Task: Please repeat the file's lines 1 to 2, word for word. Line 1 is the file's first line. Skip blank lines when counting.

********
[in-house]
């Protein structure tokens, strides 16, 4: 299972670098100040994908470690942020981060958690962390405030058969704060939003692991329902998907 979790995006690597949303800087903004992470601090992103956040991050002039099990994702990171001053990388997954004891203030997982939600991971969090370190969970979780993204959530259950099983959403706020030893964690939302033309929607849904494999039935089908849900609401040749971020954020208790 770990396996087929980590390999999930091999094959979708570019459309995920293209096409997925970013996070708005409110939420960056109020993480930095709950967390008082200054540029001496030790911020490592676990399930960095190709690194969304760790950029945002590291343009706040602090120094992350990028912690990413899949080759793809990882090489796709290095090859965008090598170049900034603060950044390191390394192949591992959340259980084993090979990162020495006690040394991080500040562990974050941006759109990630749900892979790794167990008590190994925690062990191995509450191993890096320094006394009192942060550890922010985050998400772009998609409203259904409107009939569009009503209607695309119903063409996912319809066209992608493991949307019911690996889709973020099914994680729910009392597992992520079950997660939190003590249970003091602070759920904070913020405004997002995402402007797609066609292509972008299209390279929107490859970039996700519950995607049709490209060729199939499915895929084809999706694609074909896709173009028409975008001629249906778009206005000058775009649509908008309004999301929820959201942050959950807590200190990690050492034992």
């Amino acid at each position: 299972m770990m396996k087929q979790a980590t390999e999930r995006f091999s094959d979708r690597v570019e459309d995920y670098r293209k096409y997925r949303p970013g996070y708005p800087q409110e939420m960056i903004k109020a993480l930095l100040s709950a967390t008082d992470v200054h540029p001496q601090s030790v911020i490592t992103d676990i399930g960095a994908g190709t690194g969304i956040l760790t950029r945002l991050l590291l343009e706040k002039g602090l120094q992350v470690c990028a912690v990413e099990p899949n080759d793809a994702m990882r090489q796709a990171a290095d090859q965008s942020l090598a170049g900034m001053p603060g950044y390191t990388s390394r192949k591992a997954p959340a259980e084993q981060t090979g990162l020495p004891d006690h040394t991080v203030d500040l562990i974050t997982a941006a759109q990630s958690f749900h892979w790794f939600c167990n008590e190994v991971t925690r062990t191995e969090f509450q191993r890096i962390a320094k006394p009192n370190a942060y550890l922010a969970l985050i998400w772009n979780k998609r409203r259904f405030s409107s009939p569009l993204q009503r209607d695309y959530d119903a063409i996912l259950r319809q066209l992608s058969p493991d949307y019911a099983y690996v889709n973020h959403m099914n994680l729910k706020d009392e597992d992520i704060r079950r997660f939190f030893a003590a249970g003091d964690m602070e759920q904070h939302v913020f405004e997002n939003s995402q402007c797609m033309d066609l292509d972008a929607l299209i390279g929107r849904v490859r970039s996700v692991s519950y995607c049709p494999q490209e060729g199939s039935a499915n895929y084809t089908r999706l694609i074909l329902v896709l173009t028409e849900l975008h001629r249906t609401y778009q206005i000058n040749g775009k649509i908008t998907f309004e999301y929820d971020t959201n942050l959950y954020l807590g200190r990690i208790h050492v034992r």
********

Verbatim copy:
[in-house]
């Protein structure tokens, strides 16, 4: 299972670098100040994908470690942020981060958690962390405030058969704060939003692991329902998907 979790995006690597949303800087903004992470601090992103956040991050002039099990994702990171001053990388997954004891203030997982939600991971969090370190969970979780993204959530259950099983959403706020030893964690939302033309929607849904494999039935089908849900609401040749971020954020208790 770990396996087929980590390999999930091999094959979708570019459309995920293209096409997925970013996070708005409110939420960056109020993480930095709950967390008082200054540029001496030790911020490592676990399930960095190709690194969304760790950029945002590291343009706040602090120094992350990028912690990413899949080759793809990882090489796709290095090859965008090598170049900034603060950044390191390394192949591992959340259980084993090979990162020495006690040394991080500040562990974050941006759109990630749900892979790794167990008590190994925690062990191995509450191993890096320094006394009192942060550890922010985050998400772009998609409203259904409107009939569009009503209607695309119903063409996912319809066209992608493991949307019911690996889709973020099914994680729910009392597992992520079950997660939190003590249970003091602070759920904070913020405004997002995402402007797609066609292509972008299209390279929107490859970039996700519950995607049709490209060729199939499915895929084809999706694609074909896709173009028409975008001629249906778009206005000058775009649509908008309004999301929820959201942050959950807590200190990690050492034992």